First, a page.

Bob Myers, with daughter Lynne Caddell, celebrated his 100th birthday with friends and family at The Haven on Friday.

Tamera Manzanares/Courtesy

Bob Myers, with daughter Lynne Caddell, celebrated his 100th birthday with friends and family at The Haven on Friday.

Aging Well: Hayden centenarian celebrates with smiles, stories

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It's hard not to admire Bob Myers's quick and warm smile, which usually is accompanied by a chuckle.

Get to know Myers a bit more, and that smile is a glimpse into his patient, compassionate and light-hearted nature, which may be responsible, in part, for his remarkable longevity.

Myers celebrated his 100th birthday Friday in the bright community room of The Haven Assisted Living Center. He was surrounded by friends and family, including children, grandchildren and great-grandchildren, friends and staff at The Haven and Hayden town officials.

A century past

Before honoring Myers with a giant cake and champagne toast, his son-in-law, Joe Caddell, of Steamboat Springs, reminded the crowd how much the world has changed since Myers took his first breath.

Around the year 1909, for example, less than 10 percent of Americans graduated from high school, the average wage was about 22 cents per hour and fewer than 50 people lived in Las Vegas.

Youthful memories shined brightly in Myers's mind as he shared stories about carefree summers spent at Lake Minnetonka, Minn., with his parents and siblings. The annual trips were respite from their home in Minneapolis.

There was never a shortage of things to do, whether it was hunting rabbits, spinning in the turbulent wake of large boats or swimming with the family's "borrowed" dog, which they picked up, and returned, each summer from the pound.

Nowadays, teenagers verse parents in the latest technology. Back then, Myers taught his father how to drive, a skill he learned from his friend Ralph, who drove his own father's fancy car during his father's jail stint - the result of selling liquor during Prohibition.

Myers earned $14 per week in his first job. It wasn't a lot, but it was enough to save from a burning car.

One day, while driving his father's Ford, Myers lost control, rolled and ended up in a ditch. When he crawled out of the car, he saw that part of it was on fire.

"Then I remembered my paycheck was in the pocket of my sweater in the car, so I climbed in, rescued it and got out real quick," he said laughing.

In 1927, Myers took to the skies, where he learned to fly biplanes across the Great Lakes during flight training for the Navy Reserve.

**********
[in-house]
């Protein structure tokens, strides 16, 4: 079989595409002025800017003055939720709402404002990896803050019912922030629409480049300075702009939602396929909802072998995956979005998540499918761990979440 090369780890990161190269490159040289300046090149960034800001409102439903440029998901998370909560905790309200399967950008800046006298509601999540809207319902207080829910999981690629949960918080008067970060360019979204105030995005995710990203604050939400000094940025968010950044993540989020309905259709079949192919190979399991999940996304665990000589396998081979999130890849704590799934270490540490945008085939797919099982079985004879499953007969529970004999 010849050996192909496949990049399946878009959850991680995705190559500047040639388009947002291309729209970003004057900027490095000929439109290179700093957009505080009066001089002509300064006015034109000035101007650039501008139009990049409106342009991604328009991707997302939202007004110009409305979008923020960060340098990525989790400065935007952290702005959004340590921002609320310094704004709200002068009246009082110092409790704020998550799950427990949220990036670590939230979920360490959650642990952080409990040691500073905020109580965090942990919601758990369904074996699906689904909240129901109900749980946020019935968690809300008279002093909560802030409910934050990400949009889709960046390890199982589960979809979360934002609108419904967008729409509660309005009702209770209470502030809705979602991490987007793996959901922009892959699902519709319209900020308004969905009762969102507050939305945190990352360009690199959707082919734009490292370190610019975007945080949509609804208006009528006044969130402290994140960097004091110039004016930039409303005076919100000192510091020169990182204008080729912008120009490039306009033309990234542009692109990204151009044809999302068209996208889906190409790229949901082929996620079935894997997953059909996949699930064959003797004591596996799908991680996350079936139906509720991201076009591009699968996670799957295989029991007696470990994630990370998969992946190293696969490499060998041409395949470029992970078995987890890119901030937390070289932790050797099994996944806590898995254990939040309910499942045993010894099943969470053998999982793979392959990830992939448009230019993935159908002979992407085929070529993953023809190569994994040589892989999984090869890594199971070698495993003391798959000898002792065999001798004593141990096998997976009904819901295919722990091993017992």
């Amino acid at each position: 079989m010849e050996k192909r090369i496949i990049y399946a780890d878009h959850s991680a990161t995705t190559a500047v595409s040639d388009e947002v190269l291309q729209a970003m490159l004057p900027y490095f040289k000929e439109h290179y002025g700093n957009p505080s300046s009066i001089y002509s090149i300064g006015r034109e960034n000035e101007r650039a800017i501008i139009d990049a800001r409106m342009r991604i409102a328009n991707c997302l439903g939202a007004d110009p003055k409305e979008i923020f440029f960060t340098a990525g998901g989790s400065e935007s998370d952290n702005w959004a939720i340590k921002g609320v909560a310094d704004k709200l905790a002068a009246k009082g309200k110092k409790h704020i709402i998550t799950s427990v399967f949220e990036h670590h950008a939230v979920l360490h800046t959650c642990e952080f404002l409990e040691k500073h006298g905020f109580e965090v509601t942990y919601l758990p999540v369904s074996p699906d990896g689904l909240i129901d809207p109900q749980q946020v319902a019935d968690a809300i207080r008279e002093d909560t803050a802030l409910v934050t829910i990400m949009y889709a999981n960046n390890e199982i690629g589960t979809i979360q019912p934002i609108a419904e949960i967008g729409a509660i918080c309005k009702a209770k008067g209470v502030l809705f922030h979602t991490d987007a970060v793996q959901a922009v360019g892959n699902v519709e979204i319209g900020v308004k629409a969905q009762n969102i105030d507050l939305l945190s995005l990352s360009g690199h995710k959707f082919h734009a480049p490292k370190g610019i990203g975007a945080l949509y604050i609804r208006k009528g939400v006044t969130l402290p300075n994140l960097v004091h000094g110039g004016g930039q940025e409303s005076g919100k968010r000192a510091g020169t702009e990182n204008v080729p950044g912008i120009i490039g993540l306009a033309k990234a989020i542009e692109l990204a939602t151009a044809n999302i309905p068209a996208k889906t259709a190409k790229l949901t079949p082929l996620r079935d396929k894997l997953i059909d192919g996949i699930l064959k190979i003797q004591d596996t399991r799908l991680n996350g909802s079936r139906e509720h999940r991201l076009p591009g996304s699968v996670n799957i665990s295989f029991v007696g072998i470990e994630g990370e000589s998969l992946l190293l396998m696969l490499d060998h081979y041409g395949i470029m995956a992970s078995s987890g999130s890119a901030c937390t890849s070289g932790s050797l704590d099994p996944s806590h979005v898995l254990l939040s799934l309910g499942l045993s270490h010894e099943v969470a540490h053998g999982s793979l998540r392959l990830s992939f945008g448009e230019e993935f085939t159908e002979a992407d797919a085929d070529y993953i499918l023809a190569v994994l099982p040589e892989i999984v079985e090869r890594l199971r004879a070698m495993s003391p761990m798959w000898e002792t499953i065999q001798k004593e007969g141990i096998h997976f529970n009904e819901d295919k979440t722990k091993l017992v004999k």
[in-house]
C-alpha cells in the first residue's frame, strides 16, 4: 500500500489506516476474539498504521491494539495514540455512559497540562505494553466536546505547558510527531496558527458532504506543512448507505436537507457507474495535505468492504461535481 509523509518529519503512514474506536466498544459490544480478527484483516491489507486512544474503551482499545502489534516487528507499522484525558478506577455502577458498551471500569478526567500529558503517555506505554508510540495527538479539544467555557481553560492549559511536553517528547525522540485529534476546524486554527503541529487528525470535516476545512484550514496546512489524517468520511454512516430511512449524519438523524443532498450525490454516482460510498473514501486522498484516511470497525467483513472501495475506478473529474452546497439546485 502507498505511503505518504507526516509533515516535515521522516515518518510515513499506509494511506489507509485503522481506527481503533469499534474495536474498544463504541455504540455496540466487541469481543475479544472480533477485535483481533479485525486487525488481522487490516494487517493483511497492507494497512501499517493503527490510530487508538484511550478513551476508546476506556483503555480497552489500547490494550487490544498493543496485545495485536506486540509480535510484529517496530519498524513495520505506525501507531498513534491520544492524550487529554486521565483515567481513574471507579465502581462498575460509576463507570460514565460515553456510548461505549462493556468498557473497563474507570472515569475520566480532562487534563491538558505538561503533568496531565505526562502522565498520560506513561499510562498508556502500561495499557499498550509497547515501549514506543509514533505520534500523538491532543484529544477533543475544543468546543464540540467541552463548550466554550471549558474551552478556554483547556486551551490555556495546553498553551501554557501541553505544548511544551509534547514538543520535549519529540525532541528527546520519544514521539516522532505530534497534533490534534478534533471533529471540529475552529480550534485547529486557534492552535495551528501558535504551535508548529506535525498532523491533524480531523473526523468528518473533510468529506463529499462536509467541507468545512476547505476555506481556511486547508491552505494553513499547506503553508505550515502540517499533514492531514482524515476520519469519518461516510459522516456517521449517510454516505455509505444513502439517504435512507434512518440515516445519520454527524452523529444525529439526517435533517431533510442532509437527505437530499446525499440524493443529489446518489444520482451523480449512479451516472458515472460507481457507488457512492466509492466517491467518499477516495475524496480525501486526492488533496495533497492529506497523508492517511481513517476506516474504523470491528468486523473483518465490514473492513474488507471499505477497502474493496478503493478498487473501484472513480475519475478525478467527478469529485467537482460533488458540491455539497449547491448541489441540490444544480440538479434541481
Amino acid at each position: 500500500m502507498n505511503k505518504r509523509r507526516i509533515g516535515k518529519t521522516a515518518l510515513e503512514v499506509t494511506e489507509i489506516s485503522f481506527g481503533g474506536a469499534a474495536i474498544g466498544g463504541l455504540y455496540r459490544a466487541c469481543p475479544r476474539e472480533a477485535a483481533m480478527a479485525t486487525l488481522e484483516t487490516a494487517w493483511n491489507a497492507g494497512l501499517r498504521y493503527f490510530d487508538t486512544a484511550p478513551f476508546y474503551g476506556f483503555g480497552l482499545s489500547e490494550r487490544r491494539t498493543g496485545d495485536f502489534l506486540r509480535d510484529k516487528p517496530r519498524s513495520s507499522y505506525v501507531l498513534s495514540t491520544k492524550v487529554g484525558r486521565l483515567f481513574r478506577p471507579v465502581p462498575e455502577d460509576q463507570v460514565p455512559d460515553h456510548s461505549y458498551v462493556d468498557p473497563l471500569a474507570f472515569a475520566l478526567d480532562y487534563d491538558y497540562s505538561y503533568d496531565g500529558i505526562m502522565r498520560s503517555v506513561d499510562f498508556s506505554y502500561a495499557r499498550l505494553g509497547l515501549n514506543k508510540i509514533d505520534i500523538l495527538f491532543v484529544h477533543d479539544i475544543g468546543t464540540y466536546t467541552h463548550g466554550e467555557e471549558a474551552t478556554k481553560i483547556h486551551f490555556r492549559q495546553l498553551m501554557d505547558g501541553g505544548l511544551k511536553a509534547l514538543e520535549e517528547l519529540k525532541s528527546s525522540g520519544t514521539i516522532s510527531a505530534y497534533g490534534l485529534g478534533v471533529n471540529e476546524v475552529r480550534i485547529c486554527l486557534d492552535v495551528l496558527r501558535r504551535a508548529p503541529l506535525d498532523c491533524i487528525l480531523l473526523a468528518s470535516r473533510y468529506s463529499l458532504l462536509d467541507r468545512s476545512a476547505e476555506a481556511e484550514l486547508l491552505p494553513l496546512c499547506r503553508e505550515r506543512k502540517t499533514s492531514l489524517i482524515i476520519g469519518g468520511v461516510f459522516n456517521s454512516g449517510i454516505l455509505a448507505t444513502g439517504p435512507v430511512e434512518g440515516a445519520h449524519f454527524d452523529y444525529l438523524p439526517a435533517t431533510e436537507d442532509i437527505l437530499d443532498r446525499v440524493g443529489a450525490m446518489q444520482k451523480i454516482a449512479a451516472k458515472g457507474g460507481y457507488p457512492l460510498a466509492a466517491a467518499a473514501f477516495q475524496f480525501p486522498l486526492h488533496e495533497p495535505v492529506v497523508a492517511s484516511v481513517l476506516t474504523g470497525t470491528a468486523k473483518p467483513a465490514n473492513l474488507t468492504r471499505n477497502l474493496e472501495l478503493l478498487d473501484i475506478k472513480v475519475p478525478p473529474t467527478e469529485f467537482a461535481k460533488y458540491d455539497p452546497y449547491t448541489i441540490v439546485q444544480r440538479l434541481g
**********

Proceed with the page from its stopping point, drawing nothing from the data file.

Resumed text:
"I wanted to drop bombs on those nasty Nazis," he said.

Meanwhile, education was extremely important in Myers's family. Both his parents and his first wife, Gladys, had graduate degrees, and his father was a professor.

Myers graduated with a degree in mechanical engineering from the University of Minnesota in 1931 only to realize engineers were "a dime a dozen." So Myers headed back to school to study social work, receiving a master's degree from the University of Buffalo.

"That's always been part of his life - adapting to his surroundings," Myers's daughter Lynne Caddell.

Myers's career change not only inspired his passion for helping those less fortunate, especially children, but a change of heart in matters of violence and war.

"I wouldn't have dropped bombs on anybody," he said.

Myers compassion extended beyond his dedicated work in children's welfare and aid agencies. Following the Vietnam War, Myers opened his home to a Cambodian orphan who escaped the Khmer Rouge.

Lynne's mother Gladys died in 1987. Two years later, Myers married his second wife, Ginny, a woman he met while square dancing, a favorite activity.

The couple spent more than 10 happy years together before Ginny was diagnosed with Alzheimer's disease. Bob nursed her through the illness until shortly before she died in 2004. At that point, he was ready to join Lynne, Joe and grandson David in Northwest Colorado.

A (still) active life

Myers has remained active since arriving at The Haven. He still types letters (his family recently convinced him to use an electric typewriter) and has made easy friends with Haven and Hayden residents.

"He's always the life of the party," said musician Greg Scott, who often entertains Haven residents and performed at Myers's party.

A nonsmoker, Myers was an avid swimmer until age 93 and still walks every day.

Genetics, apparently, also have been on Myers's side. His grandfather, who fought in the Civil War, lived to be 101. Myers's sister, Margery, is 97 and still living independently, and his brother, Everett, passed away last year at the age of 94.

So what, exactly, do you give a man who is 100 years old and has made such an endearing impression on his adopted home?

Hayden Mayor Lorraine Johnson, on behalf of the Hayden Town Board, presented Myers a certificate proclaiming March 6 as Bob Myers Day.

The Myers family had a special bench made for The Haven, so Myers and other Haven walkers will have a comfortable place to rest.

Given that Myers is exceptionally active and twice the minimum age requirement for Steamboat's Over the Hill Gang, he also received an honorary membership to that group.

Finally, Steamboat Ski & Resort President Chris Diamond, whose mother, coincidentally, once worked with Myers and is a longtime friend, presented him with a lifetime ski pass.

Myers may not be hitting the slopes any time soon, but his positive outlook, patience and determination are qualities people of all ages can take to heart.

"He's a role model for us all," remarked Alma Harris, a resident at The Haven. "Maybe I can have a party like this in eight years.

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